1 Tim 6:5 (KJV) "supposing that gain is godliness"...behaving as though gain is the purpose of faith and conversion, gain is put in the place of reverence for God as the desired goal. Striving for something other than our deeper awareness of and respect for God...there's the idolatry the lesson spoke of...

    1 Tim 6:6 Reverence for God, on the other hand, sees God's wisdom; Contentment thanks and praises. It seems Paul is telling us that godliness and contentment go together. The growing godliness within helps us to be more and more fully aware of all God is doing for us and in us....loss and insult are overshadowed by a "yes" answer to these questions... praying for "yes" answers for us all...

    Lord God,

    Am I aware of Your power in me/us? Am I increasingly aware of what You have given me/us? Am I certain that I am in Your plan, in Your Providence, and nothing can mess that up? Can I see more and more clearly how wise Your ways are, far above my/our own? Am I satisfied that You are in charge?

  4. How do we see covetness in our world today, how do we recognize it?
    If I desire a big TV,and right now I cannot buy can we speak of couvetness?

    • It is not just things, Ingrid. I have a big TV - reason? A big one was the same price as a small one. And my bird photos look great on it. Actually, there are even bigger TVs than the one we bought but I dont need anything bigger. Seriously some of our most serious coveting is more about position, social standing, power, and control. We limit our view of covetousness if we just think about coveting things.

  5. Where does covetousness spring from; what causes one to be ‘covetous’? These questions came to mind as I am trying to wrap my mind around the lesson writer’s conclusion that it could be the ultimate, original sin – expressing dissatisfaction with God’s design and purpose.

    Like Phil, I think ‘covetousness’ to be the expression of one’s refusal to accept one's place within the Creator’s design. Though, to be 'covetous' can be expressed in two ways – possitive support and improvement of that which is, or, nagatively attempting to alter or destroy, oppose, undermine that which is the established order of life in God’s kingdom.

    Ellen White points out that the covetous person chooses this way of life in an attempt to ‘enrich’ himself in every way covetousness finds its expression. Raewyn Petrie Fish in Saturday's comment provided great insights how “covetousness can manifest in so many subtle ways”.

    As an example to support that ‘to be covetous’ can also be employed to ‘support’ the existing order, Paul strongly encouraged/was ‘covetous’, in expressing an earnest desire for Timothy to become aware/learn how to stand against pressure and resisting changes to Jesus’ Gospel message - 1 Tim.6.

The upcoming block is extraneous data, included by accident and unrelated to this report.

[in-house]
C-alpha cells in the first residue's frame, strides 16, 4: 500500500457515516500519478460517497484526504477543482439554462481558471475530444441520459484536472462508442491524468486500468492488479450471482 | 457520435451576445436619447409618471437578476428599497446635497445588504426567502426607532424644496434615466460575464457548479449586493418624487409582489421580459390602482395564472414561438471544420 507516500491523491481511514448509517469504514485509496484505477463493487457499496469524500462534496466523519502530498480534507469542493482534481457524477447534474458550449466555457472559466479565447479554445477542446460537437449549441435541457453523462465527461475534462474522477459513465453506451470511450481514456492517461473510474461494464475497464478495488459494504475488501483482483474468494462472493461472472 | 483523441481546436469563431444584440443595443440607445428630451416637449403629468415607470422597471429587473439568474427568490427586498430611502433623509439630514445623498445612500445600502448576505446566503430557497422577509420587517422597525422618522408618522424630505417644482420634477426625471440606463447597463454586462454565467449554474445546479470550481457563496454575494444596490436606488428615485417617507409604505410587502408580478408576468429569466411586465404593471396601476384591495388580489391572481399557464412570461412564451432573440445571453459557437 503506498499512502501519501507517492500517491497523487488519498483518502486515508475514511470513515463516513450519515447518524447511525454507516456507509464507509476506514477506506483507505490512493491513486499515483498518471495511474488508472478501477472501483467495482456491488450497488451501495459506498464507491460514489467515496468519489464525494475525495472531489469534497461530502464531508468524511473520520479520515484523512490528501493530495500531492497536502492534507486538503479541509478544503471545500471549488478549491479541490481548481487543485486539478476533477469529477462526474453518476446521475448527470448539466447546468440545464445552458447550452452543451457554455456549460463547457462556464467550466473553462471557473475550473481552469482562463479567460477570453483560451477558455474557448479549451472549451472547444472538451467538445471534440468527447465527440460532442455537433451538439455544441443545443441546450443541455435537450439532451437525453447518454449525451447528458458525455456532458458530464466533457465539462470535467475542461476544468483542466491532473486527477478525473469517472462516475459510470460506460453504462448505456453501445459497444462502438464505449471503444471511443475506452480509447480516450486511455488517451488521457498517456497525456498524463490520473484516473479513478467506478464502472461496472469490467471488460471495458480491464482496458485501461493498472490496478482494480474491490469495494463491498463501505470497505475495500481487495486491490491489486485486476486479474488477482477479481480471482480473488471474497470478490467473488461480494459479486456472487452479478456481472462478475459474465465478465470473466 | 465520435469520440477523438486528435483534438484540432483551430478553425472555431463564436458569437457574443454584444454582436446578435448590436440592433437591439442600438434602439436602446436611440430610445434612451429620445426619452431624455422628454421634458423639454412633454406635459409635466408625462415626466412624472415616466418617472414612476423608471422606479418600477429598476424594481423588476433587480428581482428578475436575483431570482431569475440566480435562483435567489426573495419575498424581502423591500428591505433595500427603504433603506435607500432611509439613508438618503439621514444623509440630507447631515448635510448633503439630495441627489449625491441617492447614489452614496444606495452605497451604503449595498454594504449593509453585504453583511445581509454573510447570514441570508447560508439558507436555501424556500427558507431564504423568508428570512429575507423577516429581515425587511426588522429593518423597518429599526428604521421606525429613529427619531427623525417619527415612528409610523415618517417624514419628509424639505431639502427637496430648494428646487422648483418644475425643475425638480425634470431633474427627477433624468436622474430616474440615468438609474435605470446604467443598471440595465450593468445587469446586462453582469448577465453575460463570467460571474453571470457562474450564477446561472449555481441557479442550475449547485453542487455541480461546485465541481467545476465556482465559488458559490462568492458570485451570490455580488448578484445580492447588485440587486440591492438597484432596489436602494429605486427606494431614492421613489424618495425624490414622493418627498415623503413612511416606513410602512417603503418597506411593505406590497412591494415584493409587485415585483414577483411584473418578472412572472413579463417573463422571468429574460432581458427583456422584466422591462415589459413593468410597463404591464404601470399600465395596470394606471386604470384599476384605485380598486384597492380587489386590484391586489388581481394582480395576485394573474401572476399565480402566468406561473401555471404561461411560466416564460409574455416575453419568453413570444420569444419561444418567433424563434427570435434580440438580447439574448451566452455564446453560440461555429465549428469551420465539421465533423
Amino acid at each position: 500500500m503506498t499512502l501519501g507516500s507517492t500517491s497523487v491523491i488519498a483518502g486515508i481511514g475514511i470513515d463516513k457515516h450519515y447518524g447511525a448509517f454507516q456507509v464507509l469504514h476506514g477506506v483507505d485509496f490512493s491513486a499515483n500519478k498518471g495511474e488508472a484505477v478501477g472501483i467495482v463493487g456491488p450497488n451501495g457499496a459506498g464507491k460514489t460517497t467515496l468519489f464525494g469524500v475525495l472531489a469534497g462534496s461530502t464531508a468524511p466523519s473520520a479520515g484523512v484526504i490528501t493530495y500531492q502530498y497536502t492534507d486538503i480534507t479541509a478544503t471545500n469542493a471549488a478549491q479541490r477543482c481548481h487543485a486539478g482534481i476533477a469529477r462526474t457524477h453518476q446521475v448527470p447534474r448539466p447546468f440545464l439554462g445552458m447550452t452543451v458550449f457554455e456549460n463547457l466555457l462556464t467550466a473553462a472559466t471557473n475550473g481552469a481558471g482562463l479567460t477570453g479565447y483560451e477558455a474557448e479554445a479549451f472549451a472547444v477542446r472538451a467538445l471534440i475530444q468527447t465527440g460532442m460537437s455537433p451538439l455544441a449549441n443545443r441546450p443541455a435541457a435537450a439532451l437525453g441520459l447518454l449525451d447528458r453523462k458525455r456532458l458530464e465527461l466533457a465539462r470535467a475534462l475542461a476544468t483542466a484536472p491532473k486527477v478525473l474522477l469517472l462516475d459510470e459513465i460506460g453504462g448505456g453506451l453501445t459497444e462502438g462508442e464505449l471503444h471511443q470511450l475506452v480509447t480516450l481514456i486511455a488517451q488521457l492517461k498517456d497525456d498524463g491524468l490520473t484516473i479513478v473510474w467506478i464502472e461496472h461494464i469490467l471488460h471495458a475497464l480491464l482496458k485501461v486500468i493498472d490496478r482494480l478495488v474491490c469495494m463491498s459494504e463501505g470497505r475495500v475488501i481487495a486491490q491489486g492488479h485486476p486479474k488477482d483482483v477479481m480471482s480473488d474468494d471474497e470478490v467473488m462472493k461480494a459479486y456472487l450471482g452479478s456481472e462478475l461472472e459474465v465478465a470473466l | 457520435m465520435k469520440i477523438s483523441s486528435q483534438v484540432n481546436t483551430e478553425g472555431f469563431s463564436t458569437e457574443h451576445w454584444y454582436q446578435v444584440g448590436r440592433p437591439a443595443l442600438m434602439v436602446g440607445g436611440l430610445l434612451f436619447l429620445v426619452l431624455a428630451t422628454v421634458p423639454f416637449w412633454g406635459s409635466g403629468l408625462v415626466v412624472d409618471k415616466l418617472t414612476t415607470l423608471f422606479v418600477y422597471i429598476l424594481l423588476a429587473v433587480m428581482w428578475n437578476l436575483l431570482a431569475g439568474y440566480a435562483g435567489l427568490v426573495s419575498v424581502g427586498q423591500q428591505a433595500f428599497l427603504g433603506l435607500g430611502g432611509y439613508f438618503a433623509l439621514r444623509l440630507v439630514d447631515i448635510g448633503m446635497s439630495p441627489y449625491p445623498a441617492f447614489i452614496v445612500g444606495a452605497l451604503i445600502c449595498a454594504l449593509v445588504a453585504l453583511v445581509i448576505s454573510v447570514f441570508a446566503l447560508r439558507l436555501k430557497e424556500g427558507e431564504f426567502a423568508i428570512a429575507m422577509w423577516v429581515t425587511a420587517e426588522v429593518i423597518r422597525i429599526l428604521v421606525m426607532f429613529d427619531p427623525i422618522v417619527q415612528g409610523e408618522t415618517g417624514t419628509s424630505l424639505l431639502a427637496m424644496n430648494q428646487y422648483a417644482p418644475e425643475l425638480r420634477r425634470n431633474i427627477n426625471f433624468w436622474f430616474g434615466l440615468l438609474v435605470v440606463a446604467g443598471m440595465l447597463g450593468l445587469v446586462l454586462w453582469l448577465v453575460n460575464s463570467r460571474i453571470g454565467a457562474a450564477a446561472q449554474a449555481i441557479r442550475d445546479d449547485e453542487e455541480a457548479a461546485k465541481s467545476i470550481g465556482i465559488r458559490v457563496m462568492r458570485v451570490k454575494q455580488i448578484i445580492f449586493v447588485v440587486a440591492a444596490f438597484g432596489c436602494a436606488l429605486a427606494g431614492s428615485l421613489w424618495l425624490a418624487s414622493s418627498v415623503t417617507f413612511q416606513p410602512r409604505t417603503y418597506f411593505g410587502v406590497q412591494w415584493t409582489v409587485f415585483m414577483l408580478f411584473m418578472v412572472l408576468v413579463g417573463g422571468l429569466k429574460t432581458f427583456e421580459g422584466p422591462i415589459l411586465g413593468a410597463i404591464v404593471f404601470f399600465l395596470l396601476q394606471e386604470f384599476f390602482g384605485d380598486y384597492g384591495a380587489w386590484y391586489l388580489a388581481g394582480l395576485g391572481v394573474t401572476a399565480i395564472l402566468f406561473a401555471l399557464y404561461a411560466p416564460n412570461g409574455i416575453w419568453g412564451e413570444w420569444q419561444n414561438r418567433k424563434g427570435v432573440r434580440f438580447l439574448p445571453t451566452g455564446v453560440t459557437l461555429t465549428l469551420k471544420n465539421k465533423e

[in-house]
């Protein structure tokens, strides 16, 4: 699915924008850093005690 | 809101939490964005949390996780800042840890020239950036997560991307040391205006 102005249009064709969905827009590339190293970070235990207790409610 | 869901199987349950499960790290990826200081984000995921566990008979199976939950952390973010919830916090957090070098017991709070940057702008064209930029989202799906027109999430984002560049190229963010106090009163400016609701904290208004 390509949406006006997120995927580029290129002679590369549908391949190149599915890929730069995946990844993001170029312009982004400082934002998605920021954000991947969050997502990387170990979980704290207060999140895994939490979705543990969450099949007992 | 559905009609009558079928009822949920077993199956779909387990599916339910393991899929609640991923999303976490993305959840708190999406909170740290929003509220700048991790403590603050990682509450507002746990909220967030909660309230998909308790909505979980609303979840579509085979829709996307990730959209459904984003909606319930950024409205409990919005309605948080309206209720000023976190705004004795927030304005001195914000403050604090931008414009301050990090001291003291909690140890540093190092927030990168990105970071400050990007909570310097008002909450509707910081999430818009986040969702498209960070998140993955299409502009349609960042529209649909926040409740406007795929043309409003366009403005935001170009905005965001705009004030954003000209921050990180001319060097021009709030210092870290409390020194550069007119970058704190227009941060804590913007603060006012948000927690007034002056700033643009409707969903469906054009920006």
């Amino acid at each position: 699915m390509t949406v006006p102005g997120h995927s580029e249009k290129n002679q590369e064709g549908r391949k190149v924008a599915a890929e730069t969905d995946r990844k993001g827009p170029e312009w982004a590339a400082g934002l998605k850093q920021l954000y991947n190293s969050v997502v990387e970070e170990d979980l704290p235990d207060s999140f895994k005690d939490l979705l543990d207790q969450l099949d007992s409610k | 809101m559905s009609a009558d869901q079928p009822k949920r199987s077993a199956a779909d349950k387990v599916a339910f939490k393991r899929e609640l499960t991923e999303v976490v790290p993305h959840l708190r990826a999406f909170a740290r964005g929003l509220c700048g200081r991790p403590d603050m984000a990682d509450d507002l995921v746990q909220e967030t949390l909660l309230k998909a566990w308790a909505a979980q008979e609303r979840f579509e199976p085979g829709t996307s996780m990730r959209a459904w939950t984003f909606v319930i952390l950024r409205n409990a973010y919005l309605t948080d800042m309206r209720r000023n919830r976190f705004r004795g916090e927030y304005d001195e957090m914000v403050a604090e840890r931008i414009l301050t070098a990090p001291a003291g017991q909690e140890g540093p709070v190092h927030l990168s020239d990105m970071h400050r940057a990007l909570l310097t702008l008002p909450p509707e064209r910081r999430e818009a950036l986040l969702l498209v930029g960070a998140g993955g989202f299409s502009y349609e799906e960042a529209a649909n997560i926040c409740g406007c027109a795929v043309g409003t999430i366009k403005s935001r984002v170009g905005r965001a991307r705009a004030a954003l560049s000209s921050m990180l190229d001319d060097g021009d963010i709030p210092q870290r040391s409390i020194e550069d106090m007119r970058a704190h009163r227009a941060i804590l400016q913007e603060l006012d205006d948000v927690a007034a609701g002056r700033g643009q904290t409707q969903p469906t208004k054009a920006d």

Lucifer's unbridled discontent motivated him to engage in actions to undermine/replace the law/order established by the Creator. Discontent was the motive and rebellion against the established order followed; his design's goal - self-governance outside the Trinity’s oversight and Authority. His efforts aimed to be “like the most High" in power and authority! – Isa.14:13-14.

    I find that, as soon as one finds thoughts of government by ’self' to be more attractive than following the Word of God, the adversary is quick to lend a hand in coveting to live life ‘my way’. There cannot be and there is no other order or authority outside that which the Creator of all life has ordained.

    Avoiding discontent/dissatisfaction in life, we humble ourselves and ask God to change our heart from ‘coveting self-governance’ to ‘covet HIS righteousness. We will find that 'contentment and fulfillment' is the law's natural expression when one's life is lived according to the Creator's design - 1 Tim.6:6.

  6. "...godliness with contentment is great gain. For we brought nothing into this world, and it is certain we can carry nothing out." (1 Timothy 6:6-7)

    I think we are basically being bombed by a lot of "good for nothing" news all around. Also, a bunch things are offered to us as if they are essential, while most of the time they are just a waste.

    When I am not focused on my connection with the Father, the whole world around me may distract me, and I may lose the sense that as I came to this world (owning nothing) is the same way I'll leave it. Thus, why do insist on desiring what I do not have?